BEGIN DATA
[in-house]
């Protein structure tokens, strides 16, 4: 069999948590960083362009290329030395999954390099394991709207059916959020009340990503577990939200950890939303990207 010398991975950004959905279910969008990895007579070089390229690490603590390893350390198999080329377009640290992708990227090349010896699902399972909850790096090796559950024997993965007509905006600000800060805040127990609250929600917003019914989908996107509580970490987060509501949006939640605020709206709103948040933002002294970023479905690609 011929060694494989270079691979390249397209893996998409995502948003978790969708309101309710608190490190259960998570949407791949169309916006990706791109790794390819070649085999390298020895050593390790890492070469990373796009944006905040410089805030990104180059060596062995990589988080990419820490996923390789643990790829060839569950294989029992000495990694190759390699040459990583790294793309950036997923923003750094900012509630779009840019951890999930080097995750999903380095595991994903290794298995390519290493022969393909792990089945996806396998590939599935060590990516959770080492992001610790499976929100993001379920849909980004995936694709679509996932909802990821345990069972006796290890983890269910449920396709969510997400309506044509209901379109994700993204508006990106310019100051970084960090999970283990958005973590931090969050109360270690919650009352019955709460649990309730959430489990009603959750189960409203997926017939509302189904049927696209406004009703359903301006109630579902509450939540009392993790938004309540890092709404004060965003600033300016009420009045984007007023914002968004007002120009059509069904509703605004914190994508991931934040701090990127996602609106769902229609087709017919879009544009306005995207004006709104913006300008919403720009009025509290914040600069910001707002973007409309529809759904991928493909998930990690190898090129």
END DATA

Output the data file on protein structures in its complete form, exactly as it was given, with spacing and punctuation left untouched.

[in-house]
């Protein structure tokens, strides 16, 4: 069999948590960083362009290329030395999954390099394991709207059916959020009340990503577990939200950890939303990207 010398991975950004959905279910969008990895007579070089390229690490603590390893350390198999080329377009640290992708990227090349010896699902399972909850790096090796559950024997993965007509905006600000800060805040127990609250929600917003019914989908996107509580970490987060509501949006939640605020709206709103948040933002002294970023479905690609 011929060694494989270079691979390249397209893996998409995502948003978790969708309101309710608190490190259960998570949407791949169309916006990706791109790794390819070649085999390298020895050593390790890492070469990373796009944006905040410089805030990104180059060596062995990589988080990419820490996923390789643990790829060839569950294989029992000495990694190759390699040459990583790294793309950036997923923003750094900012509630779009840019951890999930080097995750999903380095595991994903290794298995390519290493022969393909792990089945996806396998590939599935060590990516959770080492992001610790499976929100993001379920849909980004995936694709679509996932909802990821345990069972006796290890983890269910449920396709969510997400309506044509209901379109994700993204508006990106310019100051970084960090999970283990958005973590931090969050109360270690919650009352019955709460649990309730959430489990009603959750189960409203997926017939509302189904049927696209406004009703359903301006109630579902509450939540009392993790938004309540890092709404004060965003600033300016009420009045984007007023914002968004007002120009059509069904509703605004914190994508991931934040701090990127996602609106769902229609087709017919879009544009306005995207004006709104913006300008919403720009009025509290914040600069910001707002973007409309529809759904991928493909998930990690190898090129």